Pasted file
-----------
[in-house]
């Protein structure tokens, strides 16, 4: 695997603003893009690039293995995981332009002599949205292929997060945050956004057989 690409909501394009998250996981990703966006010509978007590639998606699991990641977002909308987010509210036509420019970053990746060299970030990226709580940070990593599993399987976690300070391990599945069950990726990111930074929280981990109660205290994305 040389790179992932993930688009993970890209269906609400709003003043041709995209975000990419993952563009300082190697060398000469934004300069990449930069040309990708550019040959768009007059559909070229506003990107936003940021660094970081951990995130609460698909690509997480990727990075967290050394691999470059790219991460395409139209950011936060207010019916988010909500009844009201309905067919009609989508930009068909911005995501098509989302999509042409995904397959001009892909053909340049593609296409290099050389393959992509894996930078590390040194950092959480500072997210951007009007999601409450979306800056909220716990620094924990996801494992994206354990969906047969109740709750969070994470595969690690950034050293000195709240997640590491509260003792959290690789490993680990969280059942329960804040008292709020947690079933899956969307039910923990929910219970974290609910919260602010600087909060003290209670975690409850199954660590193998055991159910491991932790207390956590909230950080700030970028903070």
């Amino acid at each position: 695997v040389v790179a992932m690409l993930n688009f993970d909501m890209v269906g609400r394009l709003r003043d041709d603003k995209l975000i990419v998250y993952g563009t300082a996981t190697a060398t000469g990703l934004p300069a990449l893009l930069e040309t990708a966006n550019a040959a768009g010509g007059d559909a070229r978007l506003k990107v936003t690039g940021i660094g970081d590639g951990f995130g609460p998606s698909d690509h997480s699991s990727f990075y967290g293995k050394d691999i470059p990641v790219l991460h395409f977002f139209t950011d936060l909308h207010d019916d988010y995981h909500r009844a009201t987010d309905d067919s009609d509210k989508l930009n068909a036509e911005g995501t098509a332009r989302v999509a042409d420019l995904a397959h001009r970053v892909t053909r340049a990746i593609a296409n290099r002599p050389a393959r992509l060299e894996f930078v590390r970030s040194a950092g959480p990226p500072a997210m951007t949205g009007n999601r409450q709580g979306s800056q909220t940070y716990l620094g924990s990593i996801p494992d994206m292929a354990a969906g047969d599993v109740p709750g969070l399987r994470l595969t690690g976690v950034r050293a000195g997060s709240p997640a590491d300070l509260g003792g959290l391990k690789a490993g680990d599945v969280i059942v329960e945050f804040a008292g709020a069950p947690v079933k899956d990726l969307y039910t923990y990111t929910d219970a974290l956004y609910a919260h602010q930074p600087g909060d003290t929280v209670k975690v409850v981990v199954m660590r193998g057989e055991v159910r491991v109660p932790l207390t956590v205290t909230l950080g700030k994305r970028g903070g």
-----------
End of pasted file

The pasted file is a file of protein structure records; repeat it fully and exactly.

[in-house]
């Protein structure tokens, strides 16, 4: 695997603003893009690039293995995981332009002599949205292929997060945050956004057989 690409909501394009998250996981990703966006010509978007590639998606699991990641977002909308987010509210036509420019970053990746060299970030990226709580940070990593599993399987976690300070391990599945069950990726990111930074929280981990109660205290994305 040389790179992932993930688009993970890209269906609400709003003043041709995209975000990419993952563009300082190697060398000469934004300069990449930069040309990708550019040959768009007059559909070229506003990107936003940021660094970081951990995130609460698909690509997480990727990075967290050394691999470059790219991460395409139209950011936060207010019916988010909500009844009201309905067919009609989508930009068909911005995501098509989302999509042409995904397959001009892909053909340049593609296409290099050389393959992509894996930078590390040194950092959480500072997210951007009007999601409450979306800056909220716990620094924990996801494992994206354990969906047969109740709750969070994470595969690690950034050293000195709240997640590491509260003792959290690789490993680990969280059942329960804040008292709020947690079933899956969307039910923990929910219970974290609910919260602010600087909060003290209670975690409850199954660590193998055991159910491991932790207390956590909230950080700030970028903070």
């Amino acid at each position: 695997v040389v790179a992932m690409l993930n688009f993970d909501m890209v269906g609400r394009l709003r003043d041709d603003k995209l975000i990419v998250y993952g563009t300082a996981t190697a060398t000469g990703l934004p300069a990449l893009l930069e040309t990708a966006n550019a040959a768009g010509g007059d559909a070229r978007l506003k990107v936003t690039g940021i660094g970081d590639g951990f995130g609460p998606s698909d690509h997480s699991s990727f990075y967290g293995k050394d691999i470059p990641v790219l991460h395409f977002f139209t950011d936060l909308h207010d019916d988010y995981h909500r009844a009201t987010d309905d067919s009609d509210k989508l930009n068909a036509e911005g995501t098509a332009r989302v999509a042409d420019l995904a397959h001009r970053v892909t053909r340049a990746i593609a296409n290099r002599p050389a393959r992509l060299e894996f930078v590390r970030s040194a950092g959480p990226p500072a997210m951007t949205g009007n999601r409450q709580g979306s800056q909220t940070y716990l620094g924990s990593i996801p494992d994206m292929a354990a969906g047969d599993v109740p709750g969070l399987r994470l595969t690690g976690v950034r050293a000195g997060s709240p997640a590491d300070l509260g003792g959290l391990k690789a490993g680990d599945v969280i059942v329960e945050f804040a008292g709020a069950p947690v079933k899956d990726l969307y039910t923990y990111t929910d219970a974290l956004y609910a919260h602010q930074p600087g909060d003290t929280v209670k975690v409850v981990v199954m660590r193998g057989e055991v159910r491991v109660p932790l207390t956590v205290t909230l950080g700030k994305r970028g903070g």